All fiction writers have much to pay attention to in order to create a reader-worthy novel. Something significant new fiction writers sometimes forget to pay attention to are the details.

Let’s go back in time a bit. Many of us played make-believe as children. We’d come up with an idea then act out our story, often changing it as we went along. Maybe we were the only cast member or maybe we recruited one or more others to be on our pretend stage with us. We might have started out saying, “Let’s pretend that . . .” then took it from there. Perhaps what we suggested was agreed to by everyone who had a role in our mini-production. Perhaps one or more cast members decided to change their role or the plot a bit. “You’re a school teacher,” you might have said to one, and he may have responded with, “No! I’m a pirate.” You may have then said, “There aren’t any pirates in this story.” He may have replied, “Then I’m not playing.” Either the story went on as planned, without a pirate, or you came up with a way to include one.

In make-believe, we may start out with one “reality” in mind then alter it to suit our purposes. The structure is loose. That’s fine when you’re playing that game. It’s not fine when you’re writing a novel. Details and structure matter in fiction. Some new writers don’t realize this. The responsibility to keep track of details and structure consistency is yours, as the writer. Your readers will expect this of you. They expect to suspend belief in some measure when they read fiction, but they still expect the story and details to be believable, logical, and realistic. And they expect you, as the writer, to fulfill this promise to them so something written on the page doesn’t launch them out of the movie playing in their minds as they read.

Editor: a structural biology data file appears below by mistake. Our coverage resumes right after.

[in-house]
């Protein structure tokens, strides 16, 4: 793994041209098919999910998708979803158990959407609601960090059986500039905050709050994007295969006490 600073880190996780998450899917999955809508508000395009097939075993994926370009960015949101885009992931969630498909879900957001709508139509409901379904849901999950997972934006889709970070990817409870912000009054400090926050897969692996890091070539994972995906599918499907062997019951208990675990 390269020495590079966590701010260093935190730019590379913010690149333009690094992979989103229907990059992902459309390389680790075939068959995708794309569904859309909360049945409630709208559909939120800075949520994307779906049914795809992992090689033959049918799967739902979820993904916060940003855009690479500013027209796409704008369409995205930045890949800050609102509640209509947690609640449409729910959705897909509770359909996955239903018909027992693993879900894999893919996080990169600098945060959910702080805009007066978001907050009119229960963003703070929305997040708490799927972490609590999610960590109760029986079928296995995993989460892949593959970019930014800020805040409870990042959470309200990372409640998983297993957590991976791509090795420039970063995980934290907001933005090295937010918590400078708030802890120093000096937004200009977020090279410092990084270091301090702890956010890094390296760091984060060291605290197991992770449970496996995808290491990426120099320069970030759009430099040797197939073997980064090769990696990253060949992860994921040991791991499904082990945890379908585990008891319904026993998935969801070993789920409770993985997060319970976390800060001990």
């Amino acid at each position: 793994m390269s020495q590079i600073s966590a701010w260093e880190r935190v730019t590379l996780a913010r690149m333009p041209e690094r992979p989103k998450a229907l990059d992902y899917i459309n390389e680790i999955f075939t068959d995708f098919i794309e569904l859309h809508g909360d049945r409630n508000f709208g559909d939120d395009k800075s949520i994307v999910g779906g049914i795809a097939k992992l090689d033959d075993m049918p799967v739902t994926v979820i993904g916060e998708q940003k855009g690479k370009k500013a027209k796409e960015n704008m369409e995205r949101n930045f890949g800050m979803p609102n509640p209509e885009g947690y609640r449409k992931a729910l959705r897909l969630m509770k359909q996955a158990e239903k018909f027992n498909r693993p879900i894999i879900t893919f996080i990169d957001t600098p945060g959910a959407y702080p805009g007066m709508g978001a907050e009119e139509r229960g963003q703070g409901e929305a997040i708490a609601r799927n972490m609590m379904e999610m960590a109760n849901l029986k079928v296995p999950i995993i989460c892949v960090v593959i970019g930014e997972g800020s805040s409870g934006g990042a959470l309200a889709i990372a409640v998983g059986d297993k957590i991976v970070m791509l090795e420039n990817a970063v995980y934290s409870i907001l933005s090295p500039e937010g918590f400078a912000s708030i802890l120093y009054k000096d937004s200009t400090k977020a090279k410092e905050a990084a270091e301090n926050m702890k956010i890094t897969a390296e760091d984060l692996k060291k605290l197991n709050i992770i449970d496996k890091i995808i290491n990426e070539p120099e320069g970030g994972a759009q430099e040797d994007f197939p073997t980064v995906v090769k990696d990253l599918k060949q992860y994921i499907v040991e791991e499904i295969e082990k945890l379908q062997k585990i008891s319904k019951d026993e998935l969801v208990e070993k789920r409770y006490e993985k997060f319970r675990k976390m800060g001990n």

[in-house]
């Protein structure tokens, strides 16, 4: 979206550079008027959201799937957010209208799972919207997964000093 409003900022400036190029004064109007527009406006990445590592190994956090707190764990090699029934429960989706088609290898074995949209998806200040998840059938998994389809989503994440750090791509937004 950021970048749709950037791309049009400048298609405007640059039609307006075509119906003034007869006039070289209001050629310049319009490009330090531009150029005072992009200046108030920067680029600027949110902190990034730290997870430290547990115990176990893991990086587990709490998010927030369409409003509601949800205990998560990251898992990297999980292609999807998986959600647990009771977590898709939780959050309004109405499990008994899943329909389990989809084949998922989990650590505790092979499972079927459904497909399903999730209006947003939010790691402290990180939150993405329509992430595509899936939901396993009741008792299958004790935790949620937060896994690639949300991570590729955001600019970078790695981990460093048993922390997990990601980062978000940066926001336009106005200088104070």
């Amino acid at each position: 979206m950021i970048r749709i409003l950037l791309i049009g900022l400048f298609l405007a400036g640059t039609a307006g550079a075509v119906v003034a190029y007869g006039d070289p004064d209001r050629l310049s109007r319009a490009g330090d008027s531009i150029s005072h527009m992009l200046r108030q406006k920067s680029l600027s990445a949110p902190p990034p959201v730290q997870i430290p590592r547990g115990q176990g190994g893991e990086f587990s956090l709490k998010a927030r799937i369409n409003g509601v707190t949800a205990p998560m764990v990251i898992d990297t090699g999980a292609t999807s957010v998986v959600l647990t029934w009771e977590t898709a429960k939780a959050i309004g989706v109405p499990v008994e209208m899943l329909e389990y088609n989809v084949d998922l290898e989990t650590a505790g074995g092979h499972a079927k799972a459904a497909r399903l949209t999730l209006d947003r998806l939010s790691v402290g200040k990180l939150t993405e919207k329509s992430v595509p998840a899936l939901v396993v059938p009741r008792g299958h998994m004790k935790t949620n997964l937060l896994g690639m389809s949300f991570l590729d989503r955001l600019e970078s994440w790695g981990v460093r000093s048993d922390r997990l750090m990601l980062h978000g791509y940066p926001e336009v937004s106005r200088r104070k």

Being an editor for over twenty years, I’ve seen a lot of good writing and writing that needs improvement, especially since new writers tend to be my clients. It’s a tremendous pleasure to assist them to become better at the craft of writing and to create books they’re proud of. But I do come across issues like the one being discussed in this article. For example, a client had her protagonist living on the East Coast. The protagonist did something that led to her incarceration. The writer had her protagonist imprisoned on the West Coast, for no reason other than that’s what came to mind. First, that’s not how the legal system works. Second, the writer had the protagonist’s family, friends, and lawyer visit her often in prison. That’s a very long way to travel, and costly. You can see why that’s impractical and implausible for the purposes of the story: It contradicts real life in a way that doesn’t work, even in fiction. But this is the kind of “oopsie” that happens fairly often for new writers. The Devil is indeed in the details.